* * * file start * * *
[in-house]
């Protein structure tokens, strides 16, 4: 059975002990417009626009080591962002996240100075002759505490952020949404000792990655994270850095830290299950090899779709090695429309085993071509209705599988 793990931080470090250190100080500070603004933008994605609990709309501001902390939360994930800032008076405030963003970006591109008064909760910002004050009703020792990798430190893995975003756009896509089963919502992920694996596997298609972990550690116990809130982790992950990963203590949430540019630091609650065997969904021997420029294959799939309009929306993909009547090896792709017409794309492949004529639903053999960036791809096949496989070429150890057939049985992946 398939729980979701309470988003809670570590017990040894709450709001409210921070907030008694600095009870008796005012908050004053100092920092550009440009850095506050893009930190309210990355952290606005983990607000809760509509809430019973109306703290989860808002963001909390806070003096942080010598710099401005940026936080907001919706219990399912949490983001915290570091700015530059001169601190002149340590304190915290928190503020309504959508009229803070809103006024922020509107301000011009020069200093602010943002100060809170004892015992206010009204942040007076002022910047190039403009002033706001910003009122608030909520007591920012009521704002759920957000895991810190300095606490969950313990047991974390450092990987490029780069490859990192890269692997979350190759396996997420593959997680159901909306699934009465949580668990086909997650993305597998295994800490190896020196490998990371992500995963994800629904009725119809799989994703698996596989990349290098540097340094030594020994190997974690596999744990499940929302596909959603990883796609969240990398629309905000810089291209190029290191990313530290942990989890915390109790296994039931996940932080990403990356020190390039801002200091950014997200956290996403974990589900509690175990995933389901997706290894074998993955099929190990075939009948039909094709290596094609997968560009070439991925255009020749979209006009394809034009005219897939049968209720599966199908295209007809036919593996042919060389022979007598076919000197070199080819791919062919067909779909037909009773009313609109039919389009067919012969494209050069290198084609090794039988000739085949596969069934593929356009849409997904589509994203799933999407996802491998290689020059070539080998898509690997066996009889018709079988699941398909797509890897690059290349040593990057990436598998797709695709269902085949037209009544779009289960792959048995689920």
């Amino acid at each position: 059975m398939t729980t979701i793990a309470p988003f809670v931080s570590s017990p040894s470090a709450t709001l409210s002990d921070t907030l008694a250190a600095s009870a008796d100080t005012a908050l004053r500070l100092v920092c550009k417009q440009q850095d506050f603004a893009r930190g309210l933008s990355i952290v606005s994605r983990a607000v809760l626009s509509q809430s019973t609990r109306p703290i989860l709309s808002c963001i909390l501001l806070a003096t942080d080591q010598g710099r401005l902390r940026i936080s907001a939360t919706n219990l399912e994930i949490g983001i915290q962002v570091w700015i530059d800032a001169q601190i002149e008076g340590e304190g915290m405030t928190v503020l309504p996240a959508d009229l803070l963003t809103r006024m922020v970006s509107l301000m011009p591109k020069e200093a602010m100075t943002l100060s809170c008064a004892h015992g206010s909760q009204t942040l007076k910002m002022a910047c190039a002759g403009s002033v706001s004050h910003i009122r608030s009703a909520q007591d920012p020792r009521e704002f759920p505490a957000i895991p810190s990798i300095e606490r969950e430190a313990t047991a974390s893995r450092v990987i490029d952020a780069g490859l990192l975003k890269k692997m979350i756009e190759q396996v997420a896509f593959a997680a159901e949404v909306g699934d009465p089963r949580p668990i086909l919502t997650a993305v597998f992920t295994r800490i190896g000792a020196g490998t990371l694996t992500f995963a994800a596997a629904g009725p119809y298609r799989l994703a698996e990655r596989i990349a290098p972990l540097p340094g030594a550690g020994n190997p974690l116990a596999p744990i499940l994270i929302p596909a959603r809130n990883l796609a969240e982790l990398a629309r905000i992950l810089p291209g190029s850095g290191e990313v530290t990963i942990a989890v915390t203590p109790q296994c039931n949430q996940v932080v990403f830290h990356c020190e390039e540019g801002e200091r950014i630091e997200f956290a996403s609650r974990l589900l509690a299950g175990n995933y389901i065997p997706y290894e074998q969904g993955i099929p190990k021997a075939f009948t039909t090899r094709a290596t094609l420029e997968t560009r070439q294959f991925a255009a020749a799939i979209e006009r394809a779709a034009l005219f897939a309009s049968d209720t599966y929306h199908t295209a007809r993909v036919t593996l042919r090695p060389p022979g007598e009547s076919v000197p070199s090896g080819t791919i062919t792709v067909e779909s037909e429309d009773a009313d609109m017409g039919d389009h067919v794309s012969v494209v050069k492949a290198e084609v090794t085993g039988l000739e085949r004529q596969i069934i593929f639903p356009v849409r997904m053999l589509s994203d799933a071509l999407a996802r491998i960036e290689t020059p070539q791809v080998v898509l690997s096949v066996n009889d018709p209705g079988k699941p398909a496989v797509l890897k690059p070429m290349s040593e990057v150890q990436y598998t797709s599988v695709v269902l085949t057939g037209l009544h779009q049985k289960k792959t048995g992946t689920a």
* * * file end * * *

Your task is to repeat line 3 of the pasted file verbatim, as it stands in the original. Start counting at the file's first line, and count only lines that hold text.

């Amino acid at each position: 059975m398939t729980t979701i793990a309470p988003f809670v931080s570590s017990p040894s470090a709450t709001l409210s002990d921070t907030l008694a250190a600095s009870a008796d100080t005012a908050l004053r500070l100092v920092c550009k417009q440009q850095d506050f603004a893009r930190g309210l933008s990355i952290v606005s994605r983990a607000v809760l626009s509509q809430s019973t609990r109306p703290i989860l709309s808002c963001i909390l501001l806070a003096t942080d080591q010598g710099r401005l902390r940026i936080s907001a939360t919706n219990l399912e994930i949490g983001i915290q962002v570091w700015i530059d800032a001169q601190i002149e008076g340590e304190g915290m405030t928190v503020l309504p996240a959508d009229l803070l963003t809103r006024m922020v970006s509107l301000m011009p591109k020069e200093a602010m100075t943002l100060s809170c008064a004892h015992g206010s909760q009204t942040l007076k910002m002022a910047c190039a002759g403009s002033v706001s004050h910003i009122r608030s009703a909520q007591d920012p020792r009521e704002f759920p505490a957000i895991p810190s990798i300095e606490r969950e430190a313990t047991a974390s893995r450092v990987i490029d952020a780069g490859l990192l975003k890269k692997m979350i756009e190759q396996v997420a896509f593959a997680a159901e949404v909306g699934d009465p089963r949580p668990i086909l919502t997650a993305v597998f992920t295994r800490i190896g000792a020196g490998t990371l694996t992500f995963a994800a596997a629904g009725p119809y298609r799989l994703a698996e990655r596989i990349a290098p972990l540097p340094g030594a550690g020994n190997p974690l116990a596999p744990i499940l994270i929302p596909a959603r809130n990883l796609a969240e982790l990398a629309r905000i992950l810089p291209g190029s850095g290191e990313v530290t990963i942990a989890v915390t203590p109790q296994c039931n949430q996940v932080v990403f830290h990356c020190e390039e540019g801002e200091r950014i630091e997200f956290a996403s609650r974990l589900l509690a299950g175990n995933y389901i065997p997706y290894e074998q969904g993955i099929p190990k021997a075939f009948t039909t090899r094709a290596t094609l420029e997968t560009r070439q294959f991925a255009a020749a799939i979209e006009r394809a779709a034009l005219f897939a309009s049968d209720t599966y929306h199908t295209a007809r993909v036919t593996l042919r090695p060389p022979g007598e009547s076919v000197p070199s090896g080819t791919i062919t792709v067909e779909s037909e429309d009773a009313d609109m017409g039919d389009h067919v794309s012969v494209v050069k492949a290198e084609v090794t085993g039988l000739e085949r004529q596969i069934i593929f639903p356009v849409r997904m053999l589509s994203d799933a071509l999407a996802r491998i960036e290689t020059p070539q791809v080998v898509l690997s096949v066996n009889d018709p209705g079988k699941p398909a496989v797509l890897k690059p070429m290349s040593e990057v150890q990436y598998t797709s599988v695709v269902l085949t057939g037209l009544h779009q049985k289960k792959t048995g992946t689920a």